If the abolishment of the rack, with its inhuman and unchristian tortures, had been Maria Theresa's only contribution to higher civilization in her Empire, she would have deserved the thanks, not only of her own people but of all mankind; but while this was her most notable act, there was no department of life, no branch of the government, that did not bear witness to her noble qualities of head and heart or feel the influence of her beneficent power. She loved and fostered music, and among the masters who shed a lustre over that period the great names of Gluck, Haydn, and Mozart will testify to her unfailing interest in this art; while the branches of painting and sculpture claimed no less a share of her patronage and support.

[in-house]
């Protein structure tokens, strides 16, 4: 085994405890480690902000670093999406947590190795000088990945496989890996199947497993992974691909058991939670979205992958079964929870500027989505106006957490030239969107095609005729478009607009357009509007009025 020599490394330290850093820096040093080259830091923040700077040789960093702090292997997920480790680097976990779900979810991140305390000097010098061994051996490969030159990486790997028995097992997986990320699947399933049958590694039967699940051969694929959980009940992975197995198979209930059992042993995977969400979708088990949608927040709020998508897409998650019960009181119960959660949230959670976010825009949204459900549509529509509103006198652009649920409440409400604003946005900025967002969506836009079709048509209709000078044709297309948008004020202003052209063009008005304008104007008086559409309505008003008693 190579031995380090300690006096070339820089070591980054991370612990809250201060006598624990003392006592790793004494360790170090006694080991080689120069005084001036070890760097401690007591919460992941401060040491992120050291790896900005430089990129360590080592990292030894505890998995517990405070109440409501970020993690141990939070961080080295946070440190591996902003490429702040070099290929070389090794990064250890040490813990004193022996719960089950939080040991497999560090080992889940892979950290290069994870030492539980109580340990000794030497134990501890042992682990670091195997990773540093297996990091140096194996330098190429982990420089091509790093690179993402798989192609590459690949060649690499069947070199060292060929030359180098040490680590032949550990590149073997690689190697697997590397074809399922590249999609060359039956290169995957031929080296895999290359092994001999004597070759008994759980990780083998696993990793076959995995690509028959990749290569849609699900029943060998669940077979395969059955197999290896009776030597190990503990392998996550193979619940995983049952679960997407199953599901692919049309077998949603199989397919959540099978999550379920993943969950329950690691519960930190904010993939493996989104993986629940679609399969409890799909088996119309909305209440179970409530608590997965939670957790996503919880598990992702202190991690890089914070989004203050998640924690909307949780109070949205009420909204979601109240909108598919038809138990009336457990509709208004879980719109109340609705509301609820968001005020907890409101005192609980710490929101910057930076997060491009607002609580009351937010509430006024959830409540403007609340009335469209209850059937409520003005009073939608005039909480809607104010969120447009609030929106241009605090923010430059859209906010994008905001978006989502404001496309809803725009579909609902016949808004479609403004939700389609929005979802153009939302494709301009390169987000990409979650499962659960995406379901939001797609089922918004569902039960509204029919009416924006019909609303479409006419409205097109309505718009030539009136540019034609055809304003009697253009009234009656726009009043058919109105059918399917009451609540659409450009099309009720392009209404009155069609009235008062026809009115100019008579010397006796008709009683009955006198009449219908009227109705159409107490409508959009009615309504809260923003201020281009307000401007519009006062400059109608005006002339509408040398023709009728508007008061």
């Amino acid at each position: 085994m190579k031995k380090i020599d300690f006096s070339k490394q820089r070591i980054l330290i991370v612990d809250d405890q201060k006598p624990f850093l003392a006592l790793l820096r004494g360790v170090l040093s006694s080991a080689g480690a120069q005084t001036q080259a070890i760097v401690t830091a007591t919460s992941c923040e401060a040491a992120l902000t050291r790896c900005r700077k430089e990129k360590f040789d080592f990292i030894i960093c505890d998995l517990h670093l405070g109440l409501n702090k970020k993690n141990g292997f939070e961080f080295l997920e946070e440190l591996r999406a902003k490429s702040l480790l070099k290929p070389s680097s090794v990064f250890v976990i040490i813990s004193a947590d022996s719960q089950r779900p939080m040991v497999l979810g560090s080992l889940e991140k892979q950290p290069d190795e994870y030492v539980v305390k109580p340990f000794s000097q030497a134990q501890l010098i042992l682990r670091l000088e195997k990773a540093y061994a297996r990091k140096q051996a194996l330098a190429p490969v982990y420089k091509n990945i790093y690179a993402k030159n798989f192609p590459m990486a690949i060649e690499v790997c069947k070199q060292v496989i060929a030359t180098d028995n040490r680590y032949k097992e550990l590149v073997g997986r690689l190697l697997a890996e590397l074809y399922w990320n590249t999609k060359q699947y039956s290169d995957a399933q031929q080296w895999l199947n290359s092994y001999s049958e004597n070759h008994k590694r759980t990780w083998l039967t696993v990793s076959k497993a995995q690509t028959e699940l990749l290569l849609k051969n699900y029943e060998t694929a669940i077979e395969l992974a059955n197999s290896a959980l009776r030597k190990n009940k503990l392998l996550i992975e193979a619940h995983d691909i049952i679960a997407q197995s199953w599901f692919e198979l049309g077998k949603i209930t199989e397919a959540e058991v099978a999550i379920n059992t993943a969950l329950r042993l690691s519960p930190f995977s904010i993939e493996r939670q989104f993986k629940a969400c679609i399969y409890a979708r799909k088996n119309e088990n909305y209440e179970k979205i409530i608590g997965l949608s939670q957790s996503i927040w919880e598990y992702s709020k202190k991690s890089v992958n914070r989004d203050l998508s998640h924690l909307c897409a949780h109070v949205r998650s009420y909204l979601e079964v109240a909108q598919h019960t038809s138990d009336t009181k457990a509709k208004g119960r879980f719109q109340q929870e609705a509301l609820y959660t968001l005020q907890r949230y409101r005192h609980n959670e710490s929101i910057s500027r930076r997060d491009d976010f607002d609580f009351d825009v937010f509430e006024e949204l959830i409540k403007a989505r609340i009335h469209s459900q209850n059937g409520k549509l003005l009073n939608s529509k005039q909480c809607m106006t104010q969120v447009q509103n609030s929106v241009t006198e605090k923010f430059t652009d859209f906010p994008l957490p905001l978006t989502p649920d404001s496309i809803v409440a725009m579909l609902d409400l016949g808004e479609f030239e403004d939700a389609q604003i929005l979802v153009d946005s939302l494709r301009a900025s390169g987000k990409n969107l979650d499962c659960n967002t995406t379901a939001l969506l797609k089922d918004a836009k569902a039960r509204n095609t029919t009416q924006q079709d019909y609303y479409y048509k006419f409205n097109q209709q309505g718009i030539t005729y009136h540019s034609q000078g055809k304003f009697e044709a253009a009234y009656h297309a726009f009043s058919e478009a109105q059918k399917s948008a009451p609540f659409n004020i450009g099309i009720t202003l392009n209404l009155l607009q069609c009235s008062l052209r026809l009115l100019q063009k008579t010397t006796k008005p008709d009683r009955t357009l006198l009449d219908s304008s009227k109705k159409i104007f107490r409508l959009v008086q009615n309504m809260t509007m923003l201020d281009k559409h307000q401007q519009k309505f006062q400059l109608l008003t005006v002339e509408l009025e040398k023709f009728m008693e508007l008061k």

It is useless to attempt here to go into all the details of her various achievements, but one subject must be mentioned which deeply involved the welfare of the people and of the country,—that of agriculture, trade, and commerce. Her efforts to improve agricultural conditions were necessarily rudimental, and results were left for the future to develop; but it was Maria Theresa's sowing that made the harvest of later times possible, and she prepared the way by founding schools for the study of agriculture, thus providing opportunities for the farmers to secure larger knowledge of their avocation. Another great step was the realization of the need of a system of drainage, now so indispensable to human welfare, but which at that time had received little attention, especially in Austria. She instituted a thorough study of the subject, had large areas of land drained and made productive, thus providing more farms for the people. She also built new villages in the sparsely populated districts of Hungary, Galicia, Bohemia, and Banat, and settled them with industrious workmen; founded the Economical Society of Lower Austria, and instituted annual prize examinations. She imported merino sheep from Spain, and had them distributed among sheep-raisers. In Hungary and Bohemia, where there were large flax fields, apiaries were started. Fine breeds of horses were raised for use by the cavalry. In these and other ways the resources of the country were developed for its own enrichment, instead of going out of the country for the advantage of foreign treasuries. Trade and commerce were facilitated by the building of new roads and canals. Rivers were made more navigable; new markets were opened up and seaports were improved and increased, while home industries and manufactures were encouraged by the erection of factories.